Regardless of the size of the budget, each team allocates their payroll to the different positions based on many factors. I thought it may be instructive to look at how payroll is allocated on a percentage basis by team.
Note, I used Cot’s Baseball Contracts as the main source and I pulled the data for each team into a spreadsheet and then made some educated guesses as to which bucket each player’s salary belonged to. There can certainly be some variations in how others would assign the buckets, but I believe that most of the questionable calls were for lower-salary players, so I was comfortable on a percentage basis.
The following is the average payroll percentage that each team spent in 2016:
At first glance, these numbers match well with what I would have guessed, with perhaps the Reliever/Other Pitchers and Dead Money categories feeling a little high and the Bench category feeling low.
Digging into team-by-team, I then noticed that the starting player categories were generally consistent among teams, while the non-starting categories had much more variability among teams. Here is a distribution of the categories among teams (ranked most wins to least wins):
So, what makes the best teams win and the worst teams lose?
- It appears that “Bullpen Spend” is inversely proportional to winning. The top teams typically spend 15% or less of payroll on bullpen (interestingly, the Nats spent the highest percentage on relievers of the Top 10 teams). A top bullpen needs to have a significant percentage of homegrown pieces.
- A team needs to have “Cheap Stars” performing in order to win. I looked at the number of “Cheap Stars” (defined by sub $3MM payroll and a major contributor to the team – and yes, I could have been biased who I chose). Here is the breakdown of cheap stars per team:
The Orioles were the only team in the Top 10 who had no Cheap Stars (ha!) and I’d argue they overperformed and are ripe for regression next year. The Cubs (Bryant, Russell, Hendricks, and Baez) had 4 and could have had more (Schwarber, Contreras and Soler didn’t make my cut, which offsets my questionable Baez call). Texas overperformed as their two Cheap Stars were questionable (Odor and Mazara). The Nats had 3 with Roark, Rendon and Turner. Miami had 4 Cheap Stars, but a few I picked were questionable (Conley and Ozuna to go with Fernandez and Yelich).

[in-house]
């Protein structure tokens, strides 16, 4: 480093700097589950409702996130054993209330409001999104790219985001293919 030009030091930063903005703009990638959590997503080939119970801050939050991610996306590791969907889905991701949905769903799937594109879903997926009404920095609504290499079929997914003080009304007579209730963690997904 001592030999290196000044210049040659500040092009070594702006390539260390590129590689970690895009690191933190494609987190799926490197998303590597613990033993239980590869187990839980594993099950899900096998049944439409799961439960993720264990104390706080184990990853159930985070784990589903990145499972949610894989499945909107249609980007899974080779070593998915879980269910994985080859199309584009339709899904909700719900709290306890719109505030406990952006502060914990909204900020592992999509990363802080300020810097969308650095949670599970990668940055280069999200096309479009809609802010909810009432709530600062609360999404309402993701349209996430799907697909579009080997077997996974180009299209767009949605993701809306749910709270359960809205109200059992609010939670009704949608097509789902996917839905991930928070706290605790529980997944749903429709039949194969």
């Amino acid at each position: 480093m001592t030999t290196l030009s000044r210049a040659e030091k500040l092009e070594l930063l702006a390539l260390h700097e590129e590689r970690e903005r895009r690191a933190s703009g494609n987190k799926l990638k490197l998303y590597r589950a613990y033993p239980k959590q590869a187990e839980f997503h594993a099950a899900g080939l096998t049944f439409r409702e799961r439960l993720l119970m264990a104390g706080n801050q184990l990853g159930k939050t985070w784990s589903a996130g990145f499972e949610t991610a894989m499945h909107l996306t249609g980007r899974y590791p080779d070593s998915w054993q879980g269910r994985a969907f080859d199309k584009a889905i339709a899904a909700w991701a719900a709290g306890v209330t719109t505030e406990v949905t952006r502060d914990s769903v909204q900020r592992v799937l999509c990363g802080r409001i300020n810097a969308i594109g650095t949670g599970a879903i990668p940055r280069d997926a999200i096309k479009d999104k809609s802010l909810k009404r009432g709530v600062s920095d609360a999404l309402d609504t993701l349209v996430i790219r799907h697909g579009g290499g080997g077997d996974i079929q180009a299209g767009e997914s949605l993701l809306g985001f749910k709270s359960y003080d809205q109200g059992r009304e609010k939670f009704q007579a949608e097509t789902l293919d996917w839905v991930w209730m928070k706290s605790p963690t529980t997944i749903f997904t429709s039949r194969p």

- Good teams are willing to cut bad players and deal with Dead Money. This is related to #2 as Cheap Stars would likely make a team feel more comfortable about cutting a high-payroll player.
However, I was surprised to see that the best teams were more likely to have Dead Money than the worst teams. The Top 6 teams each had at least $10MM in dead money. One could argue that only Big Market clubs can afford to write off dead money, but the Indians managed with nearly $30MM of dead money (Swisher, Bourn, Chris Johnson, and Michael Brantley) because they had Cheap Stars ready to take their places (Bauer, Salazar, Lindor) and made some smart trades as well. Cleveland actually underinvested in each category compared to their AL Central competitors because of the Dead Money.